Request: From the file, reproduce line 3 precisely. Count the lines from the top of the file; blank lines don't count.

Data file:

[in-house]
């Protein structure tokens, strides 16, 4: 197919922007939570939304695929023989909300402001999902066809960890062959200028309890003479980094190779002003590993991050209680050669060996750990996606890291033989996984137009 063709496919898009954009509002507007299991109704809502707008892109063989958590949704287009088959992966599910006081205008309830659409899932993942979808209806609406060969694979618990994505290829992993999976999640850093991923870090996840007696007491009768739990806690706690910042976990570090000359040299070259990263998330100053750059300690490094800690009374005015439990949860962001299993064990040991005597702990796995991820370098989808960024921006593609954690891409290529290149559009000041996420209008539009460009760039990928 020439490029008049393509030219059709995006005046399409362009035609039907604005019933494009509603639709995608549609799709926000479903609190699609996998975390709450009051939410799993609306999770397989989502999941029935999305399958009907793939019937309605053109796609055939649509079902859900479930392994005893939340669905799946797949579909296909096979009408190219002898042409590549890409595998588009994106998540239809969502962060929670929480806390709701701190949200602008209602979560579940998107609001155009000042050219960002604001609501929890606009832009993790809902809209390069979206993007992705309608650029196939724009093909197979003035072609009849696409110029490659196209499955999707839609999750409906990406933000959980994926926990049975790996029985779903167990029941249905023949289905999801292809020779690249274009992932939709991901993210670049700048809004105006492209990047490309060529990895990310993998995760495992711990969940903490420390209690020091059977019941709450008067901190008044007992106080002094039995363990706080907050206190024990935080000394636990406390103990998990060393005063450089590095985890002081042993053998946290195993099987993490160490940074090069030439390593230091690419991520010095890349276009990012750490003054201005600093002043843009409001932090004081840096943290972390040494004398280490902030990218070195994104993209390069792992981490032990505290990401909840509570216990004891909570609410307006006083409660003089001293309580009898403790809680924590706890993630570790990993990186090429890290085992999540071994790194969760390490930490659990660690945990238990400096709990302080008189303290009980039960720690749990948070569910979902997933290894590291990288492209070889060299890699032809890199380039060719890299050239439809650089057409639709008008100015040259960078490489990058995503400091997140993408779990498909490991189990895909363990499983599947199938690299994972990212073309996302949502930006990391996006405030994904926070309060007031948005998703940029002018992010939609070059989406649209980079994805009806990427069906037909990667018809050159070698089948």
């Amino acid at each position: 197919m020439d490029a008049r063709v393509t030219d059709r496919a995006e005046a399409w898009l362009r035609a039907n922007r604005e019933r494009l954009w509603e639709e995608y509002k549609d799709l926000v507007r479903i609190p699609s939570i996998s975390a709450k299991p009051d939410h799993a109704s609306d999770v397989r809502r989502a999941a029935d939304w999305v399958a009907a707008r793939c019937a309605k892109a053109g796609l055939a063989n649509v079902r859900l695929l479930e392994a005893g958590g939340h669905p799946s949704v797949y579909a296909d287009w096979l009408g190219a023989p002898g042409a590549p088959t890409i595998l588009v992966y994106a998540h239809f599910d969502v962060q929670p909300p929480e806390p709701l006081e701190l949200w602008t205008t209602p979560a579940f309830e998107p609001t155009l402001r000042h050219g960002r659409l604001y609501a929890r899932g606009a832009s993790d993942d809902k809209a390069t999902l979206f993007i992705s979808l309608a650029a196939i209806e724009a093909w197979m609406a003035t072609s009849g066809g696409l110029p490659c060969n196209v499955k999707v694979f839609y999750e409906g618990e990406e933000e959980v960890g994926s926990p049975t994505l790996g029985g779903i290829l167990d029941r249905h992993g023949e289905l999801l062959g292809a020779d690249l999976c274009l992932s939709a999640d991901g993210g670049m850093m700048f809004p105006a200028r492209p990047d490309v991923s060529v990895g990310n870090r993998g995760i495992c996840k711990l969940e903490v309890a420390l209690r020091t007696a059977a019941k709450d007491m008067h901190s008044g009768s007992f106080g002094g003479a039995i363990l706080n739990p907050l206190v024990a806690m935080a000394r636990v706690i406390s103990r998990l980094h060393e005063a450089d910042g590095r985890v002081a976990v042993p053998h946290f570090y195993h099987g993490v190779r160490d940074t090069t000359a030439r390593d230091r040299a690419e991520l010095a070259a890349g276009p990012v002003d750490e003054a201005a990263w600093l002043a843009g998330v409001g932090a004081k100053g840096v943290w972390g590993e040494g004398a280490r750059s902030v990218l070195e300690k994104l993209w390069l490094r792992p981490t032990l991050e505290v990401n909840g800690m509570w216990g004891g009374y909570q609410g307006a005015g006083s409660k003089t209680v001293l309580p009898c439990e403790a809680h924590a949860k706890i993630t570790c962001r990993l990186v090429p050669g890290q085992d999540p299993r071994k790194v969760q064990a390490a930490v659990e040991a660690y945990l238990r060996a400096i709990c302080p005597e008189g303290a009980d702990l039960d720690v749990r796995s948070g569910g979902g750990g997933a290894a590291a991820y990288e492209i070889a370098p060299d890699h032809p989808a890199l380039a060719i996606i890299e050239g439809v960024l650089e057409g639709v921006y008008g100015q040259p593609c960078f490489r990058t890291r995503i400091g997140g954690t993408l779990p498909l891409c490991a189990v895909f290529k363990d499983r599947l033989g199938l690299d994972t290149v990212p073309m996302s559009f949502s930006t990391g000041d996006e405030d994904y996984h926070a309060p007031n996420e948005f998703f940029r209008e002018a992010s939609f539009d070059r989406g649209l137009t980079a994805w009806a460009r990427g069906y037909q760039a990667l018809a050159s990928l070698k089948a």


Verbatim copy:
């Amino acid at each position: 197919m020439d490029a008049r063709v393509t030219d059709r496919a995006e005046a399409w898009l362009r035609a039907n922007r604005e019933r494009l954009w509603e639709e995608y509002k549609d799709l926000v507007r479903i609190p699609s939570i996998s975390a709450k299991p009051d939410h799993a109704s609306d999770v397989r809502r989502a999941a029935d939304w999305v399958a009907a707008r793939c019937a309605k892109a053109g796609l055939a063989n649509v079902r859900l695929l479930e392994a005893g958590g939340h669905p799946s949704v797949y579909a296909d287009w096979l009408g190219a023989p002898g042409a590549p088959t890409i595998l588009v992966y994106a998540h239809f599910d969502v962060q929670p909300p929480e806390p709701l006081e701190l949200w602008t205008t209602p979560a579940f309830e998107p609001t155009l402001r000042h050219g960002r659409l604001y609501a929890r899932g606009a832009s993790d993942d809902k809209a390069t999902l979206f993007i992705s979808l309608a650029a196939i209806e724009a093909w197979m609406a003035t072609s009849g066809g696409l110029p490659c060969n196209v499955k999707v694979f839609y999750e409906g618990e990406e933000e959980v960890g994926s926990p049975t994505l790996g029985g779903i290829l167990d029941r249905h992993g023949e289905l999801l062959g292809a020779d690249l999976c274009l992932s939709a999640d991901g993210g670049m850093m700048f809004p105006a200028r492209p990047d490309v991923s060529v990895g990310n870090r993998g995760i495992c996840k711990l969940e903490v309890a420390l209690r020091t007696a059977a019941k709450d007491m008067h901190s008044g009768s007992f106080g002094g003479a039995i363990l706080n739990p907050l206190v024990a806690m935080a000394r636990v706690i406390s103990r998990l980094h060393e005063a450089d910042g590095r985890v002081a976990v042993p053998h946290f570090y195993h099987g993490v190779r160490d940074t090069t000359a030439r390593d230091r040299a690419e991520l010095a070259a890349g276009p990012v002003d750490e003054a201005a990263w600093l002043a843009g998330v409001g932090a004081k100053g840096v943290w972390g590993e040494g004398a280490r750059s902030v990218l070195e300690k994104l993209w390069l490094r792992p981490t032990l991050e505290v990401n909840g800690m509570w216990g004891g009374y909570q609410g307006a005015g006083s409660k003089t209680v001293l309580p009898c439990e403790a809680h924590a949860k706890i993630t570790c962001r990993l990186v090429p050669g890290q085992d999540p299993r071994k790194v969760q064990a390490a930490v659990e040991a660690y945990l238990r060996a400096i709990c302080p005597e008189g303290a009980d702990l039960d720690v749990r796995s948070g569910g979902g750990g997933a290894a590291a991820y990288e492209i070889a370098p060299d890699h032809p989808a890199l380039a060719i996606i890299e050239g439809v960024l650089e057409g639709v921006y008008g100015q040259p593609c960078f490489r990058t890291r995503i400091g997140g954690t993408l779990p498909l891409c490991a189990v895909f290529k363990d499983r599947l033989g199938l690299d994972t290149v990212p073309m996302s559009f949502s930006t990391g000041d996006e405030d994904y996984h926070a309060p007031n996420e948005f998703f940029r209008e002018a992010s939609f539009d070059r989406g649209l137009t980079a994805w009806a460009r990427g069906y037909q760039a990667l018809a050159s990928l070698k089948a």